17. […] Pattern: Piano Key Scarf Note: all stitches are made in the front loops only. Row 1: with white, ch 35, sc in second ch from hook, sc each ch across Row 2: ch 1, turn, sc […]

  18. […] invisible decrease is commonly abbreviated into the following steps: insert hook into front loops only of next 2 stitches, yarn over, pull though all 3 loops on hook, counts as 1 single […]

  19. pixie says:

    I am a true beginner (as in, I’ve only practiced different techniques and am just now starting to actually make things), and I can’t tell you how helpful your website is! This page made me go, “Oh! I get it now!” out loud. Thank you so much.. I’ll be visiting often. 🙂

  20. Maggie says:

    Hi! I just wanted to tell you that I am compeletly new to crochet and I was trying out a basic pattern – but I wasn’t completely sure what “in the back loop only” meant! This was so perfect – thanks for the help! I’ll be back!

  21. […] insert your yarn needle through the 2 loops (front and back loops) of the crochet stitch on the opposite piece (the one your yarn isn’t attached […]

  22. […] Crocheting in the wrong loop(s). Often times when crocheters are self taught or even taught by friends/family, without formal crochet instructions from a class or instructor, they over look the obvious. Hey, I was guilty of it! Normally when you crochet, you are to insert your hook into both loops of a crochet stitch. Other times you may find it necessary to only crochet in the front or back loops. To learn more about the different loops check out this post: Crochet in Front, Back, or Both Loops […]

  23. […] half double crochet, double crochet, treble crochet, etc. Instead of inserting the hook into the front and back loops of a crochet stitch as one would normally do, front and back post stitches are made by inserting […]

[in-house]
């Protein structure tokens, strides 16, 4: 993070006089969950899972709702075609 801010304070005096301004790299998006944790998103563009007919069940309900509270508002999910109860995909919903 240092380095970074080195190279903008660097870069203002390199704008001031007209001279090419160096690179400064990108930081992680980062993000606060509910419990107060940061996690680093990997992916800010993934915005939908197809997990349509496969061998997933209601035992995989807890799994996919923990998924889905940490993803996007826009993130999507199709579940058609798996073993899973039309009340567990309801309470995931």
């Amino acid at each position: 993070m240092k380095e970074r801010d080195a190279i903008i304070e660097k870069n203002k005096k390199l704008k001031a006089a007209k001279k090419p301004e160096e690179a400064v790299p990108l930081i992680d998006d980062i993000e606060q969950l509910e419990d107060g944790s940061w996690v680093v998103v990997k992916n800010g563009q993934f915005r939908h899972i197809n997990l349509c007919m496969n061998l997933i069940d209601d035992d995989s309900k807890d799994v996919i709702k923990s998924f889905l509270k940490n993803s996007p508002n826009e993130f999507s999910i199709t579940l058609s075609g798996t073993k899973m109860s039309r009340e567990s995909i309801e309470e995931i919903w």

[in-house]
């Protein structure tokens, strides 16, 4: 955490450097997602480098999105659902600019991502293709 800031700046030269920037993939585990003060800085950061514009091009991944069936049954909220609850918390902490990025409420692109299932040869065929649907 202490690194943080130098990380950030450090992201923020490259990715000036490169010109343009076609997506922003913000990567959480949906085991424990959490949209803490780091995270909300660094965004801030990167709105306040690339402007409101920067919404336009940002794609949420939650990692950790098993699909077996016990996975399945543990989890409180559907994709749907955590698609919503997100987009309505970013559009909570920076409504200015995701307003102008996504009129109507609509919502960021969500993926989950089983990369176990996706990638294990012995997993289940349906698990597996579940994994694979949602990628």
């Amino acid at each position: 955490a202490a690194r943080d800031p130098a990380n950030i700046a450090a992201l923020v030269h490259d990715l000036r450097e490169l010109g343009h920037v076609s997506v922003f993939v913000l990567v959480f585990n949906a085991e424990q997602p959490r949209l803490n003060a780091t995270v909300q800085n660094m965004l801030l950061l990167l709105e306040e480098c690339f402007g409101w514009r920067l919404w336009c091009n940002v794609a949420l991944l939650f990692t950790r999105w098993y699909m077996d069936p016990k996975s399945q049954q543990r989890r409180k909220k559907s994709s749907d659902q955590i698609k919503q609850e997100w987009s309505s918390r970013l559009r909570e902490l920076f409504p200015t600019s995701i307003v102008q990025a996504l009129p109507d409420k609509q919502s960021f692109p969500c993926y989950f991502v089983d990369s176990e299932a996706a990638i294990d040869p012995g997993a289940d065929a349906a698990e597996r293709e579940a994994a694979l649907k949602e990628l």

24. […] 7, working in back ridge only, sc in each ch across: 6 sc Row 2 – 7: ch 1, turn, working in back loops only, sc in each sc across: 6 sc Note: rows 1 – 7 creates a ridge texture. The next row will be […]

  25. Cathy says:

    Thank you so much for this wonderful and easy to understand explanation. I’m new to crochet and had no idea what a back or front loop was. It’s very interesting to know too the difference that it makes. I’m off to read more of your lessons and I have you bookmarked for future reference.


  26. […] next 2 ch, hdc in next 2 ch) 2 times, skip 2 ch, hdc in next 2 ch, 2 hdc in last ch: 20 hdc Row 2: working in back loops only, ch 2, turn, 2 sc in first hdc, sc in next 2 hdc, (skip next 2 hdc, sc in next 2 hdc, 2 sc in next […]

  27. […] Pretty Bow Row 1: ch 12, sc in 2nd ch from hook and in each ch across: 11 sc Rows 2-4: ch 1, turn, working in back loops only, sc in each sc across: 11 sc Border: do not turn, sc in along side of each row, in each ch across […]

  28. […] afghans or for washcloths and face scrubbies! Want to know where the back loops are in sc? See Crochet in Front, Back or Both Loops for more information. Chain as many as needed for appropriate width. Row 1: sl st (in top loop of […]

  29. Angela says: